Naphisa Senanarong — Crocodile Tears, Human Hearts

They are sitting in his kitchen when the hand and the foot arrive. All that is left of her sits in a wooden box on their kitchen table—almost like those vintage jewelry boxes topped with spinning ballerinas, lined with purple velvet; it is the box she will be cremated in.

One hand and one foot—both singular and not enough. He goes to sit by them, as if he hopes his company could make up for the lack of—they took his daughter’s body; they also deprived the hand from the other hand, the foot from being feet. It is the left hand, which some say is connected to the heart. That’s why a bride wears her wedding ring on her left hand, as if underneath the skin, from the tip of her finger, some sort of meridian flows through the petite wrist, up the bend of the elbow, all the way to the wide, hopeful heart. It is a sweet thought, really, that beneath the satin touch of soft skin or sandpaper-rough hands of every anxious bride runs the same connective tissue, a pipeline leading back to the beginning of it all—the human heart.

It is the third time in his life he has ever cried. The first time was when he was six and had to feed the fabric of his own school shirt through his dried-out lips to keep from screaming in empty-bellied agony, stomach acid eating up his own insides. The second time was when his now-wife agreed to leave her family in the countryside and join him in the city, where he intercepted her at the bus station with a proposal. His face seems not to know what to do now, how to respond to the signals being sent from his brain that let him know: It’s over. Everything in his face—sun-creased eyes, deep-etched mouth, even the sturdy nose like a flatland across his brown skin—moves a fraction of an inch every few seconds, like a pixelated video lagging behind in Thailand’s horrible Internet reception.

He cries silently.

His wife remains where she is, her back to the only counter in the cramped kitchen that is somehow squeezed into their one-bedroom apartment. The sounds escape her body, soft but constant as the tick and whirl of a fan in a sweaty, damp corner of Bangkok. They stop abruptly.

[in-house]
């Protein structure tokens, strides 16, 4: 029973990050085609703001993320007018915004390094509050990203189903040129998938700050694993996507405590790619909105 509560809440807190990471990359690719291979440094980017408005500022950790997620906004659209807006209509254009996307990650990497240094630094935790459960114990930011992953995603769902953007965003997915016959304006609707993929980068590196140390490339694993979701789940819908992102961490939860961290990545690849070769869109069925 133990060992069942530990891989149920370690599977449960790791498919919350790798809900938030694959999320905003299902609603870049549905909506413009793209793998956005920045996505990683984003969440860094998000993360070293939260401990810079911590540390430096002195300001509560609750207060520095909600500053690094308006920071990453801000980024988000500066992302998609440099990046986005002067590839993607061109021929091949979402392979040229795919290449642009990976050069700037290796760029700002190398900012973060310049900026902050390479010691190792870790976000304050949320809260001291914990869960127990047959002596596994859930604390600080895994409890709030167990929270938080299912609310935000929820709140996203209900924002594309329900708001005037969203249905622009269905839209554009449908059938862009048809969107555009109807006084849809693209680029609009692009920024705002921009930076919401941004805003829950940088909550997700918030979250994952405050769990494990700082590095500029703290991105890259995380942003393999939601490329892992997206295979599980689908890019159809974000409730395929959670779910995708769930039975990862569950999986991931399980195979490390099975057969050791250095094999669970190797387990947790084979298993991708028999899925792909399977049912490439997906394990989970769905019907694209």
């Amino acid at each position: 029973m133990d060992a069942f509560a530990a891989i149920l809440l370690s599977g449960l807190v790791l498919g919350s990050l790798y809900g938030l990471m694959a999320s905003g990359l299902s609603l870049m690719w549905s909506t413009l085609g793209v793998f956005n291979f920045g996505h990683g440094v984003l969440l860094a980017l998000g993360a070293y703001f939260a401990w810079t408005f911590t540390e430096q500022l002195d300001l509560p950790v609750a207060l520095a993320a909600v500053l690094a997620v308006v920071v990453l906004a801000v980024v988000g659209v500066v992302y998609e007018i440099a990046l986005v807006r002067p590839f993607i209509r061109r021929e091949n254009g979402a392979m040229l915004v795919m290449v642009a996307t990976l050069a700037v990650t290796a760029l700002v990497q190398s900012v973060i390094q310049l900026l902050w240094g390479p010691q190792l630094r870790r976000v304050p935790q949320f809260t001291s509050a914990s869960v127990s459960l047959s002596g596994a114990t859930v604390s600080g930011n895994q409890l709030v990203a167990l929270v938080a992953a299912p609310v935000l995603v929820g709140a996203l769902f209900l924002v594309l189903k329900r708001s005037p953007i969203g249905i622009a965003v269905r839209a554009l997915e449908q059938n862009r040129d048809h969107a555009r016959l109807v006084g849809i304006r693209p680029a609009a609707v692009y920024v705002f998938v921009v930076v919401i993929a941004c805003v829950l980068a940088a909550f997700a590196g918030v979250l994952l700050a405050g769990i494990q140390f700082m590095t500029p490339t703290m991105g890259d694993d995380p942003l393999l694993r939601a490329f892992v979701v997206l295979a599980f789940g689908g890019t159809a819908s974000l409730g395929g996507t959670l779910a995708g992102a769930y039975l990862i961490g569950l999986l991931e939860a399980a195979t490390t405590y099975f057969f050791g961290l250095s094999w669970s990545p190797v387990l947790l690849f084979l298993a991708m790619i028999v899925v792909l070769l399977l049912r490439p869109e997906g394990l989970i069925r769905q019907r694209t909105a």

She crosses the kitchen, which takes only one step, to where he sits—dissolving like rags in the washing machine. Her fingers find their way into his hair, cropped so short she can feel all the pores in his perspiring scalp beneath her fingertips.

When the woman first came to Bangkok, she worked at a crocodile farm in Samut Prakan. She was only sixteen then, so they made her the substitute mom for baby hatchlings. In their eggs, they made wet little chirps, like baby birds choking on their own saliva. Her young husband worked long hours; her family refused to talk to her for eloping.

She got excited at the chirping sounds, because it meant her babies would be breaking through the thin shells of their eggs soon. She spent her sunrises knee-deep in green water, wading lovingly into their enclosures with buckets of tiny fish and sometimes rat parts ground into sausages. She loved how they fit in her hands. Soft, naked underbellies weighing against her palm and lower arm, tiny tails tucked against her body, into the crevice between her breast and her armpit. Crocodiles are extremely flexible. It was important she pointed them away from her body when she released them back into the water, letting go of the tails at the same time as the necks. She always got a little sad watching them slither back into the water without turning back, as if they didn’t know her. The animals rarely bit her.